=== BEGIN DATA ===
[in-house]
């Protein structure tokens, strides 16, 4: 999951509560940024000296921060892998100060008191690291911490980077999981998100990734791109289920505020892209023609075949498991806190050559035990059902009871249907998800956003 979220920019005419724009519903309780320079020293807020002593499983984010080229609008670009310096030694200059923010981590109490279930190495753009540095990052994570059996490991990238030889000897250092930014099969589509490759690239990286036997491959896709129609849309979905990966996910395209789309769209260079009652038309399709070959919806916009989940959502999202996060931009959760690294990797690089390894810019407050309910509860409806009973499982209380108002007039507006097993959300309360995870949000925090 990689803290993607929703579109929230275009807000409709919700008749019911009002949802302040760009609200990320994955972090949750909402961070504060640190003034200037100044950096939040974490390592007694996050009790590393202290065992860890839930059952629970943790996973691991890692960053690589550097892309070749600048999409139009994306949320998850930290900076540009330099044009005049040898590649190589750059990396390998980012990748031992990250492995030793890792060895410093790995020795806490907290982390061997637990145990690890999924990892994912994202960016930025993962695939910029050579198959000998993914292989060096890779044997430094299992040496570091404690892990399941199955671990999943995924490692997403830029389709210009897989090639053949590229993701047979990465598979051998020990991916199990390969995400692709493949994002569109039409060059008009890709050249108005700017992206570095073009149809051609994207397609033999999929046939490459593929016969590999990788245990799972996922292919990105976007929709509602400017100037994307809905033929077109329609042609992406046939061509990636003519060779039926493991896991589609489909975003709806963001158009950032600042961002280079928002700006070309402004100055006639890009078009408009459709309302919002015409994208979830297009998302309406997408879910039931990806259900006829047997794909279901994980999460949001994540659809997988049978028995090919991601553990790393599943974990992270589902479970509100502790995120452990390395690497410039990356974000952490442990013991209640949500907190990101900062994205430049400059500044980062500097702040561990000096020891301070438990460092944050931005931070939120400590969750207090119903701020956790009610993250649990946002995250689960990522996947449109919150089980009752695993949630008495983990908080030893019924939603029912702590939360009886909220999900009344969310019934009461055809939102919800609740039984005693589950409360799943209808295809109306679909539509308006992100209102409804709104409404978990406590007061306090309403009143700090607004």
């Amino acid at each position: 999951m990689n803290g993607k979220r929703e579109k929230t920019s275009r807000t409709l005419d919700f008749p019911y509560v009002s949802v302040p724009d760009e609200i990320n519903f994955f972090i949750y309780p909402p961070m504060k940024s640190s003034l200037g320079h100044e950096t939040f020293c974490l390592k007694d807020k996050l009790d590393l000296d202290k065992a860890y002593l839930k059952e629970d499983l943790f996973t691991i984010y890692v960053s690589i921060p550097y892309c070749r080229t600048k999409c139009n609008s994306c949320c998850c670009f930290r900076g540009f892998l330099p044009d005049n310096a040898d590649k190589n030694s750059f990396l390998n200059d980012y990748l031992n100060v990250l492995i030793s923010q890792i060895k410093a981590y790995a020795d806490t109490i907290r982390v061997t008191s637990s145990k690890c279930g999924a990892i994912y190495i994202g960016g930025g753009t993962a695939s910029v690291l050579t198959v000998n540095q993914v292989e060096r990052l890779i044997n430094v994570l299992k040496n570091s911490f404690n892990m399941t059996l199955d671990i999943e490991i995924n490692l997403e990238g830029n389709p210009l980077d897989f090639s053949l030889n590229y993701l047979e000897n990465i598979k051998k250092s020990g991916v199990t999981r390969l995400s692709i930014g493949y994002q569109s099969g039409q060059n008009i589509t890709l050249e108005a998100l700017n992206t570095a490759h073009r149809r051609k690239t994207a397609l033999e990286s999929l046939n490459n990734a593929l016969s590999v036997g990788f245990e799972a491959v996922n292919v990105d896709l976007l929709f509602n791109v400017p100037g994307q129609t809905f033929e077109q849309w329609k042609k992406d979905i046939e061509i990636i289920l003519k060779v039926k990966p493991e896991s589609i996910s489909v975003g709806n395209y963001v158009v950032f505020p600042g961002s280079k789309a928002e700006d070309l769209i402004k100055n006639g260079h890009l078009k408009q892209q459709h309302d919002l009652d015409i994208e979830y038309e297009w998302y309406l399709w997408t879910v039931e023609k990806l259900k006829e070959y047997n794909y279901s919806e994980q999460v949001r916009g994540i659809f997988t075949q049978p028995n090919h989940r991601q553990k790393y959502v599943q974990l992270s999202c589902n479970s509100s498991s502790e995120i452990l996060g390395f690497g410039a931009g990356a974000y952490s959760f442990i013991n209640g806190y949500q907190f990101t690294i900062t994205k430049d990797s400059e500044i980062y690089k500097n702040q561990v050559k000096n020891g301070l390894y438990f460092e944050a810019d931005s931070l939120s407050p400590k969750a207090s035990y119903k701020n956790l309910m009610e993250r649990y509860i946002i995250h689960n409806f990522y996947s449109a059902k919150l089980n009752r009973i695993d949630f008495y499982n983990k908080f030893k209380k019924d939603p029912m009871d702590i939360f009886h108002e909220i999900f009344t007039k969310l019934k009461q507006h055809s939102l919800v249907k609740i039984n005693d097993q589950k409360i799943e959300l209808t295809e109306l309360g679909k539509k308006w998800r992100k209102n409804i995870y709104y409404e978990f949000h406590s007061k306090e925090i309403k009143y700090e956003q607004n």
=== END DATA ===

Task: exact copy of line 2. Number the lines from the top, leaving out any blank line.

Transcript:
């Protein structure tokens, strides 16, 4: 999951509560940024000296921060892998100060008191690291911490980077999981998100990734791109289920505020892209023609075949498991806190050559035990059902009871249907998800956003 979220920019005419724009519903309780320079020293807020002593499983984010080229609008670009310096030694200059923010981590109490279930190495753009540095990052994570059996490991990238030889000897250092930014099969589509490759690239990286036997491959896709129609849309979905990966996910395209789309769209260079009652038309399709070959919806916009989940959502999202996060931009959760690294990797690089390894810019407050309910509860409806009973499982209380108002007039507006097993959300309360995870949000925090 990689803290993607929703579109929230275009807000409709919700008749019911009002949802302040760009609200990320994955972090949750909402961070504060640190003034200037100044950096939040974490390592007694996050009790590393202290065992860890839930059952629970943790996973691991890692960053690589550097892309070749600048999409139009994306949320998850930290900076540009330099044009005049040898590649190589750059990396390998980012990748031992990250492995030793890792060895410093790995020795806490907290982390061997637990145990690890999924990892994912994202960016930025993962695939910029050579198959000998993914292989060096890779044997430094299992040496570091404690892990399941199955671990999943995924490692997403830029389709210009897989090639053949590229993701047979990465598979051998020990991916199990390969995400692709493949994002569109039409060059008009890709050249108005700017992206570095073009149809051609994207397609033999999929046939490459593929016969590999990788245990799972996922292919990105976007929709509602400017100037994307809905033929077109329609042609992406046939061509990636003519060779039926493991896991589609489909975003709806963001158009950032600042961002280079928002700006070309402004100055006639890009078009408009459709309302919002015409994208979830297009998302309406997408879910039931990806259900006829047997794909279901994980999460949001994540659809997988049978028995090919991601553990790393599943974990992270589902479970509100502790995120452990390395690497410039990356974000952490442990013991209640949500907190990101900062994205430049400059500044980062500097702040561990000096020891301070438990460092944050931005931070939120400590969750207090119903701020956790009610993250649990946002995250689960990522996947449109919150089980009752695993949630008495983990908080030893019924939603029912702590939360009886909220999900009344969310019934009461055809939102919800609740039984005693589950409360799943209808295809109306679909539509308006992100209102409804709104409404978990406590007061306090309403009143700090607004």